Kavin*, a student of Class 6 in a private school in Chennai, was bullied by his classmates for a long time. He did not know how to seek help for his predicament until recently when the school appointed a counselling psychologist to ensure the mental health and overall well-being of its students. When the counsellor observed bullying by a few students, she organised a successful group session for all school children in that age group. While her meetings with the children had a positive impact on their behaviour, it was short-lived as the counsellor had to quit the job owing to low pay and a heavy workload.
The spate of student suicides in Chennai recently has brought to the forefront the need to provide mental health support for the well-being of students. Though many schools have not appointed mental health professionals, in those that hire them, counsellors continue to face an array of challenges.
Common challenges faced by school counsellors
Mental health professionals work either on a part-time basis in different schools or full-time in one school.
Saranya A, a counselling psychologist who works in two different schools in Chennai, says that the lack of awareness of the mental health aspects, particularly among the teachers, is a major challenge. “Many teachers discourage children from meeting the counsellor during their class. They ask the child why they often visit the counsellor or ask the counsellor about the child’s problem. This is against the confidentiality clause and will discourage the child from approaching the counsellor because of the stigma attached to mental health issues.”
Unlike teachers who have a set timetable, in most schools, counselling psychologists are not given a particular time to meet with students. “This hampers their right to safe and holistic mental health advice. Also, counsellors who work in different schools find it hard to travel from one school to another and to adapt to their different internal cultures on the same day. The mental health professionals who work in one school find it easy to keep track of the students, while it’s a struggle for those who visit different institutions,” says Saranya.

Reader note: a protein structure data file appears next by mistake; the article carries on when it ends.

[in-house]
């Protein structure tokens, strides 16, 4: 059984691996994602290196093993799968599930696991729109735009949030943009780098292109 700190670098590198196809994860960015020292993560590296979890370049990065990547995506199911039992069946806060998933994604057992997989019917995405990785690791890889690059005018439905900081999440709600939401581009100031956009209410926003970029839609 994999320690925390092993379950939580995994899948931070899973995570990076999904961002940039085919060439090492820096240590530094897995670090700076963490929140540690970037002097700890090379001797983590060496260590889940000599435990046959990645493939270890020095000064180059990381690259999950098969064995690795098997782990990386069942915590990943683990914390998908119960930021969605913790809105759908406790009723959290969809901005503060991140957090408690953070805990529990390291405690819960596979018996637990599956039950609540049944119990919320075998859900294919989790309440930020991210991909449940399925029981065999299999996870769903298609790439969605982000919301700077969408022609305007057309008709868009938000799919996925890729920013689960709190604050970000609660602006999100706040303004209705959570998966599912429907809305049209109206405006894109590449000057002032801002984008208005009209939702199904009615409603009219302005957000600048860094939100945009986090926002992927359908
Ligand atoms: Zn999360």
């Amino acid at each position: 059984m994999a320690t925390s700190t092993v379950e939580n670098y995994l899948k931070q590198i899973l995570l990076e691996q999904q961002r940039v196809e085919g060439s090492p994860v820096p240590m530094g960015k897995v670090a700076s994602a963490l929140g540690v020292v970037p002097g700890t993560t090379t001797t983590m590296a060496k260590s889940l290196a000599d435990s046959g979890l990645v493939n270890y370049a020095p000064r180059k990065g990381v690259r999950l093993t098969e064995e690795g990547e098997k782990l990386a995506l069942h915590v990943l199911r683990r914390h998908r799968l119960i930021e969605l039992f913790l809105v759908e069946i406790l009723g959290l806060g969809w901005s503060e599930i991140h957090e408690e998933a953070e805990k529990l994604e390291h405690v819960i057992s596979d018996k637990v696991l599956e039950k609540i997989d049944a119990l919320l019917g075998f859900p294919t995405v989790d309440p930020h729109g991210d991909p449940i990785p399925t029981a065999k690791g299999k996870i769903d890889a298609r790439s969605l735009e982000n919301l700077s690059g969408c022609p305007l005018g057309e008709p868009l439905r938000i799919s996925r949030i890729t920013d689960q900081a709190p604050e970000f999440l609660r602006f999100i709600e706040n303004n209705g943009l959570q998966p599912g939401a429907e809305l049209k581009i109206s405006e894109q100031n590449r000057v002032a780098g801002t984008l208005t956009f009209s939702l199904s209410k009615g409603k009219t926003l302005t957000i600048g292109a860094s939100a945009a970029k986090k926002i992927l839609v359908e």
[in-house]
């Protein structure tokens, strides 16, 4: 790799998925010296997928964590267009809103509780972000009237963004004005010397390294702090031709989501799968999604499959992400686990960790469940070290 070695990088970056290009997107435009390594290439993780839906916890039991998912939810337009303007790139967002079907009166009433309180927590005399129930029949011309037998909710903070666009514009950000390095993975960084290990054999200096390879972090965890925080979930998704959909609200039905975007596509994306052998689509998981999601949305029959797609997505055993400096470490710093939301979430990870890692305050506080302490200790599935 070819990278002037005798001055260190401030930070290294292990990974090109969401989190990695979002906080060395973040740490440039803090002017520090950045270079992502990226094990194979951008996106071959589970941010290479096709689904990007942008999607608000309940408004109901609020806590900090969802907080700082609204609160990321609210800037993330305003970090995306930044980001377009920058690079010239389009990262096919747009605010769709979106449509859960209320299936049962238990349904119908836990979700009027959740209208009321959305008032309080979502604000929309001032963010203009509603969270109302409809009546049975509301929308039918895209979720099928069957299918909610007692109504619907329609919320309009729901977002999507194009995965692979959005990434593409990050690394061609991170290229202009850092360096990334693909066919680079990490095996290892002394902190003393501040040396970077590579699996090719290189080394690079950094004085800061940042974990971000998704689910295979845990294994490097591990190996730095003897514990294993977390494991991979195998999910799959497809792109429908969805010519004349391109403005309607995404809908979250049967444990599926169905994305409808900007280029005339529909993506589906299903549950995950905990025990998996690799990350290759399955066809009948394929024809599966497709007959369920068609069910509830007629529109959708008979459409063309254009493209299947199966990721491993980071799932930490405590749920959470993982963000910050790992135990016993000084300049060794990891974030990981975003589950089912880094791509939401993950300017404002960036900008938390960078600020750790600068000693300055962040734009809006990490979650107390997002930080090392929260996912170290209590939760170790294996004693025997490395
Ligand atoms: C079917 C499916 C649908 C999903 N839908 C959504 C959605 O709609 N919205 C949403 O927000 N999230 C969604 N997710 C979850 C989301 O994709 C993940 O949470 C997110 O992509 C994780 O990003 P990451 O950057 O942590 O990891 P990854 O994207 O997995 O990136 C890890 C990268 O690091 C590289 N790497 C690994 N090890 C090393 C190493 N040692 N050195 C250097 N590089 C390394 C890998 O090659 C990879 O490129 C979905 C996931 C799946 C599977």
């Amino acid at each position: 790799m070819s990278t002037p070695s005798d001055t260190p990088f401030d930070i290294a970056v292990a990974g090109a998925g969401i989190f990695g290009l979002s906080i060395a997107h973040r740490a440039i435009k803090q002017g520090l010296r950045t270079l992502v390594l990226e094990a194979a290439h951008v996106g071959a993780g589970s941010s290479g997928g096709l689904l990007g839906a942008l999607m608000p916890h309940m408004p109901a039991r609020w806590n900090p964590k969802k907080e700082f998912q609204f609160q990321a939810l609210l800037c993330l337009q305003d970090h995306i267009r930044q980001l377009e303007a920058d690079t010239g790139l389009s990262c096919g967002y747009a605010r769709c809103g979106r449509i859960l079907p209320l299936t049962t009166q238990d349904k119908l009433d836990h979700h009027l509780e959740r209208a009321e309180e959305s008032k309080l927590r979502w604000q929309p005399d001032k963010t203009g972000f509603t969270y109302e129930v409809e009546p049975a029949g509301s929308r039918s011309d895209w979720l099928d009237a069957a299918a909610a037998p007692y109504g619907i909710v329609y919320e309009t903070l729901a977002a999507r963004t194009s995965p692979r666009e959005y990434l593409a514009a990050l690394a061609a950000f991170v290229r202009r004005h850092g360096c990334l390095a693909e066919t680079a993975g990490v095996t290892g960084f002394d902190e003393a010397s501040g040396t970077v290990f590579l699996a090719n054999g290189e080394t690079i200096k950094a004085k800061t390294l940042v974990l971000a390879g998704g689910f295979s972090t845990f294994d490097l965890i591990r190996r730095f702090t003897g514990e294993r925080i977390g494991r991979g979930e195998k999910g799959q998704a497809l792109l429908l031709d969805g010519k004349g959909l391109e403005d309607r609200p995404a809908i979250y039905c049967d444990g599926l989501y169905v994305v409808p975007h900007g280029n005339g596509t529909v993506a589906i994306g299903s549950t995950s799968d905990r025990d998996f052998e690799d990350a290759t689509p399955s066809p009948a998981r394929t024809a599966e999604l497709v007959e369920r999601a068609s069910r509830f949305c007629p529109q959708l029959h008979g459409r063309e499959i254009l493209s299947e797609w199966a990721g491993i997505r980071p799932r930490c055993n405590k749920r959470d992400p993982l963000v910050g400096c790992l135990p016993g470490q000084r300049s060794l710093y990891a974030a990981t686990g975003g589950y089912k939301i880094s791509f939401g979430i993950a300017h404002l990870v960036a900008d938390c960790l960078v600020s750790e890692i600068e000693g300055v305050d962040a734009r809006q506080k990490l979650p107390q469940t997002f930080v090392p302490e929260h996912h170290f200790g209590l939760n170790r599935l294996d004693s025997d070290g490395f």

Handling teachers and parents, a huge challenge
One of the school counsellor’s roles is to interact with parents and teachers, which can often be a tightrope walk.
“There is a strict rule in schools that teachers should not give harsh punishment to the students. A few students take advantage of this rule and behave out of line. In such cases, it becomes challenging for the teachers to handle the students and they seek help from counsellors to handle such students. In turn, there may be complaints about a particular teacher from multiple students,” says Saranya.
To address this issue, a workshop was organised for all the teachers in various schools titled, ‘The role of the teachers in shaping the well-being of the children.’ “It was a self-reflective workshop where teachers had to bring up what positive and negative impact they have created on the mental health of the students through their behaviours. Teachers spoke about how their unresolved issues in both personal and professional life reflected in their behaviour and impacted the students,” says Sharanya.